The levels of relative and absolute poverty are higher in the Native Indians than the non-Hispanic whites. Huyser, Isao and Arthur emphasize that “The problematic character of poverty among American Indian racial groups is underscored by their substantially higher odds of being poor (relative to non-Hispanic whites), even after statistically taking into account age, gender, education, metropolitan status, and region of residence” (120). The implication of their findings is that is that the Native Indian have the highest levels of poverty in their families regardless of their area of residence, age, gender, metropolitan status, and education among other variables. Therefore, the poverty passes from one generation to another because it is deeply entrenched in the community.

The natives have colonized their minds hence they do not have the capacity of confronting the experiences of hegemony are suppressed in their hearts. Consequently, they hold the view that killing in poverty is their fate and they cannot change it. The suppression of the feelings is attributed to racism that makes the natives to feel inferior and to consider the white people as superior. To demonstrated the extent to which the natives have repressed their feelings towards the willingness to get out of poverty, Silko writes that “he knew that he had learned the lie by the heart-the lie which they had wanted him to loran only brown skinned-people were thieves; white people didn’t steal because they always had money to buy whatever they wanted” (191). Here, Tayo realizes that all along the white people have brainwashed the natives this makes it difficult for a native to believe that the white person that can be involved in stealing. He realizes that the whites use lies to treat the native people as thieves whereas they are the thieves that steal the native’s land and cattle. The whites feel the natives’ heads with lies that is why it is difficult for them to realize that the whites are stealing their properties. The lies encourage discrimination and racial profiling of the native people. Furthermore, they encourage the stereotyping of native Indians as thieves. Therefore, the cycles of poverty among native Indians are attributed to historical injustices.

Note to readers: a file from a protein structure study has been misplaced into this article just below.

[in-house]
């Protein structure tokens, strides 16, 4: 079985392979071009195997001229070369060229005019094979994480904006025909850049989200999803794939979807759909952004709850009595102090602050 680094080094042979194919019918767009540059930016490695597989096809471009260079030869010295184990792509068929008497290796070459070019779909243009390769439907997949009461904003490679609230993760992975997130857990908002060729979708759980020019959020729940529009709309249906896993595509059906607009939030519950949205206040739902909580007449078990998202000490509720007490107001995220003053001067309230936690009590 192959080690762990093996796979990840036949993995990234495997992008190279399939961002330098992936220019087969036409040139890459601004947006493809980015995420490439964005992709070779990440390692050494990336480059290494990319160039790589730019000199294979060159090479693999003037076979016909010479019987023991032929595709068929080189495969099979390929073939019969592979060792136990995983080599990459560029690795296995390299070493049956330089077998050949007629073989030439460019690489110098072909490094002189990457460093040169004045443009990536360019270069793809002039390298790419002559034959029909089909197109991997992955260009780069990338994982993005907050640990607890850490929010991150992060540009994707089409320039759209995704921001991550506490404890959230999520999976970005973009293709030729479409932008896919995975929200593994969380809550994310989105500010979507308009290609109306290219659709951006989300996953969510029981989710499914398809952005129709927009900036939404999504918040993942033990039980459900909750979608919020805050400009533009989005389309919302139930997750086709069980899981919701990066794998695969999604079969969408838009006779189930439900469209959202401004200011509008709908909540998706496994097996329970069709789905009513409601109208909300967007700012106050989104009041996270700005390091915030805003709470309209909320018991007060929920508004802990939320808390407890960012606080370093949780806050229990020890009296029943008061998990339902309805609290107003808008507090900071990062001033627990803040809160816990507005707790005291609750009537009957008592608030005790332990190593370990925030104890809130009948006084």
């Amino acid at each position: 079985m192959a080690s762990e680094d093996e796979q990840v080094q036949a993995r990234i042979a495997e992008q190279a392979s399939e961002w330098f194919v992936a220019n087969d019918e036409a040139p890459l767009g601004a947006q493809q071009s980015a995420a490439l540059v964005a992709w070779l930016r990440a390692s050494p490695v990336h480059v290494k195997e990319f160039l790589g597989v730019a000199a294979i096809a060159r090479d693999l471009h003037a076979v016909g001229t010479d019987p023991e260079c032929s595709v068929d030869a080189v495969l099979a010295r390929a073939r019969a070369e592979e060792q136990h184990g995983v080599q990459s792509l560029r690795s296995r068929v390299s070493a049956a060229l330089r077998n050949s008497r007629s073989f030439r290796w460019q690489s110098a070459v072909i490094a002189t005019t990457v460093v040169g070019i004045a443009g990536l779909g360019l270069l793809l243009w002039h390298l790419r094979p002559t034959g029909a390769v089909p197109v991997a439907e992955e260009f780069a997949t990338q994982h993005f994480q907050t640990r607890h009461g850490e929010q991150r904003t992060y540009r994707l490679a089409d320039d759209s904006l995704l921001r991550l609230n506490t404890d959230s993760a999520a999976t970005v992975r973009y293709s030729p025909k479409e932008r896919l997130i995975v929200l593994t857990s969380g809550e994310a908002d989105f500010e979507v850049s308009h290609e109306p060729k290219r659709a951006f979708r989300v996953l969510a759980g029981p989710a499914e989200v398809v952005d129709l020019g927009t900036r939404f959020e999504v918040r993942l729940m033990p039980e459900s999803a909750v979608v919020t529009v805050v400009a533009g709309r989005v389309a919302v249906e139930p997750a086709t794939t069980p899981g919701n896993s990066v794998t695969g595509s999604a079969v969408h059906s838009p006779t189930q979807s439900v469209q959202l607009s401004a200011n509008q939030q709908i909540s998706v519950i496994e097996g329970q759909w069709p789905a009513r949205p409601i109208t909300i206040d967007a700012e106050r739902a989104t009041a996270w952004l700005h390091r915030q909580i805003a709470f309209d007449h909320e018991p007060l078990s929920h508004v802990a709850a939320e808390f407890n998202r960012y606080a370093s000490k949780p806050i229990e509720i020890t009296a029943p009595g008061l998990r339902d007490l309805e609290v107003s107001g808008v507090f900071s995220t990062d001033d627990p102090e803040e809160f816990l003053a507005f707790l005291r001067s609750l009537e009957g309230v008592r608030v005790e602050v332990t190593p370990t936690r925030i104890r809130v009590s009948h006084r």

It is clear that poverty is concentrated in the Indian reservations today due to the lack of economic development initiatives; Native Americans, as depicted here, lack the resources that are crucial in establishing and running various business enterprise in the Indian reservations. The low volume of business enterprise in the Indian reservations means that there are limited employment opportunities. Further, the Indians face a lot of discrimination when they try to find jobs outside the reservations. It is so difficult for theIndians to access credit and this means that they lack capital that can help them to start off their business ventures. The community values and the tribal institutions in the Indian reservations prevent the economic development of the Indians reservations s well. Some natives feel that looking for an alternative source in come such as business is a violation of the community’s social norms (Mauer 71).Therefore, the weak economy has a detrimental effect on the entire community.

Works Cited

Akee, Randall KQ, Katherine A. Spilde, and Jonathan B. Taylor. “Social and Economic Changes on American Indian Reservations in California: an Examination of Twenty Years of Tribal Government Gaming1.” UNLV Gaming Research & Review Journal, vol. 18, no.2, 2014, pp. 39.

Akee, Randall KQ, and Jonathan B. Taylor. “Social and economic change on American Indian reservations: A databook of the US Censuses and American Community Survey, 1990–2010.” Sarasota, FL: Taylor Policy Group, vol.1, no.3, pp.36.

Huyser, Kimberly R., Isao Takei, and Arthur Sakamoto. “Demographic factors associated with poverty among American Indians and Alaska Natives.” Race and Social Problems, vol.6, no.2, 2014, pp. 120-134.

Mauer, Kathryn Whitney. Landscapes of disadvantage: The structure of American Indian poverty from the reservation to the metropolis in the early 21st century. Cornell University, 2014.

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Silko, Leslie Marmon. Ceremony. 1977. Penguin, 2006.